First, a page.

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Sunday, April 4, 2010

Advanced Data Structures




Contents
Preface page xi
1 Elementary Structures 1
1.1 Stack 1
1.2 Queue 8
1.3 Double-Ended Queue 16
1.4 Dynamical Allocation of Nodes 16
1.5 Shadow Copies of Array-Based Structures 18
2 Search Trees 23
2.1 Two Models of Search Trees 23
2.2 General Properties and Transformations 26
2.3 Height of a Search Tree 29
2.4 Basic Find, Insert, and Delete 31
2.5 Returning fromLeaf to Root 35
2.6 Dealing with Nonunique Keys 37
2.7 Queries for the Keys in an Interval 38
2.8 Building Optimal Search Trees 40
2.9 Converting Trees into Lists 47
2.10 Removing a Tree 48
3 Balanced Search Trees 50
3.1 Height-Balanced Trees 50
3.2 Weight-Balanced Trees 61
3.3 (a, b)- and B-Trees 72
3.4 Red-Black Trees and Trees of Almost Optimal Height 89
3.5 Top-Down Rebalancing for Red-Black Trees 101
3.6 Trees with Constant Update Time at a Known Location 111
3.7 Finger Trees and Level Linking 114
3.8 Trees with Partial Rebuilding: Amortized Analysis 119
3.9 Splay Trees: Adaptive Data Structures 122
3.10 Skip Lists: Randomized Data Structures 135
3.11 Joining and Splitting Balanced Search Trees 143
4 Tree Structures for Sets of Intervals 148
4.1 Interval Trees 148
4.2 Segment Trees 154
4.3 Trees for the Union of Intervals 162
4.4 Trees for Sums of Weighted Intervals 169
4.5 Trees for Interval-Restricted Maximum Sum Queries 174
4.6 Orthogonal Range Trees 182
4.7 Higher-Dimensional Segment Trees 196
4.8 Other Systems of Building Blocks 199
4.9 Range-Counting and the Semigroup Model 202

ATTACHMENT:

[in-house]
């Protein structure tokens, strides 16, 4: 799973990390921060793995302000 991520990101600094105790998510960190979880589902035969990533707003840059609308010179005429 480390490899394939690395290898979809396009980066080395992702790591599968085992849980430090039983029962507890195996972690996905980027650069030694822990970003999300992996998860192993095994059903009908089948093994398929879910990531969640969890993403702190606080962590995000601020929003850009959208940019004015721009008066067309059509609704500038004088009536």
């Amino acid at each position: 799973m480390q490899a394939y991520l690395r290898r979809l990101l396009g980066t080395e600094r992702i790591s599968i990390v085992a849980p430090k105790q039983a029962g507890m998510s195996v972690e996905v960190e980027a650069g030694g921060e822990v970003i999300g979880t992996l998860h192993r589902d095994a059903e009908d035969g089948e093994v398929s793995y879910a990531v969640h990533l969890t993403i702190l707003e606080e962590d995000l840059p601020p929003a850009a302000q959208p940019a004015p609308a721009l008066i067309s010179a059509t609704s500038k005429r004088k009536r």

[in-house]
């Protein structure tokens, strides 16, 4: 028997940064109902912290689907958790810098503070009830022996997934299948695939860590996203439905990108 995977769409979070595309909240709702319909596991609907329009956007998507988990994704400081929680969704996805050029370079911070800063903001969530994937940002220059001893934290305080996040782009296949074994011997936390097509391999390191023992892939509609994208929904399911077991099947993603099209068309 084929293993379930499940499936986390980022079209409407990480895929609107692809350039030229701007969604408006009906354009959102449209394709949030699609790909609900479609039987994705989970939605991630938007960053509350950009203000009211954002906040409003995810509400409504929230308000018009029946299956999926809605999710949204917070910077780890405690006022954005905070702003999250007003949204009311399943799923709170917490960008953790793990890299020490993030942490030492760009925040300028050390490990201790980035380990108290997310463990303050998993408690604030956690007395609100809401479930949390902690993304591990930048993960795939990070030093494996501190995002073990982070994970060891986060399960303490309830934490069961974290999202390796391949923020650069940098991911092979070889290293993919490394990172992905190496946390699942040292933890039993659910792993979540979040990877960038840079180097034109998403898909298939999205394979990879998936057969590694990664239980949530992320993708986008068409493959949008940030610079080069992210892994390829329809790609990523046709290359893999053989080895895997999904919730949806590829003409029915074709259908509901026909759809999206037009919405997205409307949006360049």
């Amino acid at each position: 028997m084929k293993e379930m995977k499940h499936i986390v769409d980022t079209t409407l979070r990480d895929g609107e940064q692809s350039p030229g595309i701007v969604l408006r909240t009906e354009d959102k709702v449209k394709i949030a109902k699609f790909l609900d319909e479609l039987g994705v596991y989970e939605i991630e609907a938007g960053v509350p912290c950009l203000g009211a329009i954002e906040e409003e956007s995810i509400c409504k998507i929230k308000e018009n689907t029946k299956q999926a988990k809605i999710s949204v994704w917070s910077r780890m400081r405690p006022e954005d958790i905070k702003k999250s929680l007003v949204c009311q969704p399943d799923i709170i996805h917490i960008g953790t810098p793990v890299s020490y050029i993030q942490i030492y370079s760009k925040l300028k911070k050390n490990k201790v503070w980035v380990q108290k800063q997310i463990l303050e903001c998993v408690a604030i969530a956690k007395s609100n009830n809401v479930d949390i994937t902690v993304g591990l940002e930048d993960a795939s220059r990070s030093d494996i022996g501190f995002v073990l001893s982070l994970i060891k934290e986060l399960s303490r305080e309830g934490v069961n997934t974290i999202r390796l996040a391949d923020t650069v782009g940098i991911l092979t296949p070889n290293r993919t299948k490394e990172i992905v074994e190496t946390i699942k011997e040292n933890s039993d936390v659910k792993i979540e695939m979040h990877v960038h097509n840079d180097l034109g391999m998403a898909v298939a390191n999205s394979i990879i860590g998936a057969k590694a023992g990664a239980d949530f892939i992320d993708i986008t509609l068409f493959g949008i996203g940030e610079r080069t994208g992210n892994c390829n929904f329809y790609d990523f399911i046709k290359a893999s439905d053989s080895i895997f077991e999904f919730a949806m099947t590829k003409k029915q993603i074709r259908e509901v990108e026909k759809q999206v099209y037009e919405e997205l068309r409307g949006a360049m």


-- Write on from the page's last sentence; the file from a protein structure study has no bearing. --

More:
4.10 kd-Trees and Related Structures 204
5 Heaps 209
5.1 Balanced Search Trees as Heaps 210
5.2 Array-Based Heaps 214
5.3 Heap-Ordered Trees and Half-Ordered Trees 221
5.4 Leftist Heaps 227
5.5 Skew Heaps 235
5.6 Binomial Heaps 239
5.7 Changing Keys in Heaps 248
5.8 Fibonacci Heaps 250
5.9 Heaps of Optimal Complexity 262
5.10 Double-Ended Heap Structures and Multidimensional
Heaps 267
5.11 Heap-Related Structures with Constant-Time Updates 271
6 Union-Find and Related Structures 278
6.1 Union-Find: Merging Classes of a Partition 279
6.2 Union-Find with Copies and Dynamic Segment Trees 293
6.3 List Splitting 303
6.4 Problems on Root-Directed Trees 306
6.5 Maintaining a Linear Order 317
7 Data Structure Transformations 321
7.1 Making Structures Dynamic 321
7.2 Making Structures Persistent 330
8 Data Structures for Strings 335
8.1 Tries and Compressed Tries 336
8.2 Dictionaries Allowing Errors in Queries 356
8.3 Suffix Trees 360
8.4 Suffix Arrays 367
9 Hash Tables 374
9.1 Basic Hash Tables and Collision Resolution 374
9.2 Universal Families of Hash Functions 380
9.3 Perfect Hash Functions 391
9.4 Hash Trees 397
9.5 Extendible Hashing 398
9.6 Membership Testers and Bloom Filters 402
10 Appendix 406
10.1 The Pointer Machine and Alternative Computation
Models 406
10.2 External Memory Models and Cache-Oblivious
Algorithms 408
10.3 Naming of Data Structures 409
10.4 Solving Linear Recurrences 410
10.5 Very Slowly Growing Functions 412
11 References 415
Author Index 441
Subject Index 455

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1 comment:

  1. phd@deep (visitor)

    http://www.gdeepak.com


    Computer Science field has a bright future.

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